Document Detail

Effect of music-movement synchrony on exercise oxygen consumption.
MedLine Citation:
PMID:  22828457     Owner:  NLM     Status:  In-Data-Review    
AIM: Past research indicates that endurance is improved when exercise movements are synchronised with a musical beat, however it is unclear whether such benefits are associated with reduced metabolic cost. We compared oxygen consumption (.VO2) and related physiological effects of exercise conducted synchronously and asynchronously with music.
METHODS: Three music tracks, each recorded at three different tempi (123, 130, and 137 beats.min-1), accompanied cycle ergometry at 65 pedal revolutions.min-1. Thus three randomly-assigned experimental conditions were administered: slow tempo asynchronous, synchronous, and fast tempo asynchronous. Exercise response of .VO2, HR, and ratings of perceived exertion (RPE), to each condition was monitored in 10 untrained male participants aged 21.7±0.8 years (mean±SD) who cycled for 12 min at 70% maximal heart rate (HR).
RESULTS: Mean .VO2 differed among conditions (P=0.008), being lower in the synchronous (1.80±0.22 L.min-1) compared to the slow tempo asynchronous condition (1.94±0.21 L.min-1; P<0.05). There was no difference in HR or RPE among conditions, although HR showed a similar trend to .VO2.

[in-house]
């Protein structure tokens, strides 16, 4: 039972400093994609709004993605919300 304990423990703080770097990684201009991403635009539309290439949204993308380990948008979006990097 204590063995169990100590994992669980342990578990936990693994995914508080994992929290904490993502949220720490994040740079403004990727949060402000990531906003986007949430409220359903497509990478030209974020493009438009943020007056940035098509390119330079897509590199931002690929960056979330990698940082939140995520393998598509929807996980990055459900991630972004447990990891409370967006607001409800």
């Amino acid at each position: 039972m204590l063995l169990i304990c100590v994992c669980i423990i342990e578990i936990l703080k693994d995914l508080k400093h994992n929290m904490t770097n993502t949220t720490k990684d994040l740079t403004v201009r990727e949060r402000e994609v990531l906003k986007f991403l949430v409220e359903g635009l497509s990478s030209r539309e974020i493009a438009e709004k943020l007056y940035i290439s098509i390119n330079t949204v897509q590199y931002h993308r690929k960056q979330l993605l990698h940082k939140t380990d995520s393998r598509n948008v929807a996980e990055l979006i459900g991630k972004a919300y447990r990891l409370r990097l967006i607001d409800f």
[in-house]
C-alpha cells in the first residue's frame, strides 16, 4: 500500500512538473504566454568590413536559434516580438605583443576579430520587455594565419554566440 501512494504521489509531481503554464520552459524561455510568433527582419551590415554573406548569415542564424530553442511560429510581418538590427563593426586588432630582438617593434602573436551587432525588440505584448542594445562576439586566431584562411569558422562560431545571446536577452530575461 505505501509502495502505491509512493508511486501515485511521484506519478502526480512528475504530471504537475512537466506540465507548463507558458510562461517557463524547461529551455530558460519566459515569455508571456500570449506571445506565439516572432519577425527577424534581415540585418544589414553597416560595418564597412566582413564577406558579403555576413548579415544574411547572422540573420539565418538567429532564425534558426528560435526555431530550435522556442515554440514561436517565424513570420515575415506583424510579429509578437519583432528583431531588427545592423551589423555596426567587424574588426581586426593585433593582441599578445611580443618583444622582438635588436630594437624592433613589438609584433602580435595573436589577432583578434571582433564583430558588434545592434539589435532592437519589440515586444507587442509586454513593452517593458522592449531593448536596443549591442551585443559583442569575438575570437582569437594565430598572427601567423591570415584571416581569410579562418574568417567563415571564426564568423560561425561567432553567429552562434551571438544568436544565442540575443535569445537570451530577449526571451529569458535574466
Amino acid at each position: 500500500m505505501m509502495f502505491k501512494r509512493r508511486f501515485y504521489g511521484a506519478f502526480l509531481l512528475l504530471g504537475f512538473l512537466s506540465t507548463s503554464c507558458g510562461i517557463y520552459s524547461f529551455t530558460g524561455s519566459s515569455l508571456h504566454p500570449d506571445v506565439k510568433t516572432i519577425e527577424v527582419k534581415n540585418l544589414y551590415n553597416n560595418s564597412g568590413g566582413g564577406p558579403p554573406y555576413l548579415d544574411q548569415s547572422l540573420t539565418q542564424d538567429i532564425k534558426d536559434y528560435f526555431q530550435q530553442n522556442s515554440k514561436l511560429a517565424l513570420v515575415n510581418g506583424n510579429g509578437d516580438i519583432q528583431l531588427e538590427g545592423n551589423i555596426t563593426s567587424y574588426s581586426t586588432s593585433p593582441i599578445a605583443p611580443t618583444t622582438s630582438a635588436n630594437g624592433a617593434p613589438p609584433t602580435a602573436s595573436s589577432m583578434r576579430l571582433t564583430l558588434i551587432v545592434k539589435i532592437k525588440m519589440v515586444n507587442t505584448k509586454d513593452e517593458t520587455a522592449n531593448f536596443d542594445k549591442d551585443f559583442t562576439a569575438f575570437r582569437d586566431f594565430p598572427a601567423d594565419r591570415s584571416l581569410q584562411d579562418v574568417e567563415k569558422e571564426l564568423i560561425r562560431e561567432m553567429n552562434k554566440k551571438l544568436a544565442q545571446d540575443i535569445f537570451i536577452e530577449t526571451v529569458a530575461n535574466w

CONCLUSION: The present results indicate that exercise is more efficient when performed synchronously with music than when musical tempo is slightly slower than the rate of cyclical movement.
C J Bacon; T R Myers; C I Karageorghis
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Publication Detail:
Type:  Journal Article    
Journal Detail:
Title:  The Journal of sports medicine and physical fitness     Volume:  52     ISSN:  0022-4707     ISO Abbreviation:  J Sports Med Phys Fitness     Publication Date:  2012 Aug 
Date Detail:
Created Date:  2012-07-25     Completed Date:  -     Revised Date:  -    
Medline Journal Info:
Nlm Unique ID:  0376337     Medline TA:  J Sports Med Phys Fitness     Country:  Italy    
Other Details:
Languages:  eng     Pagination:  359-65     Citation Subset:  IM    
Faculty of Health and Wellbeing, Sheffield Hallam University, Sheffield, South Yorkshire, UK -
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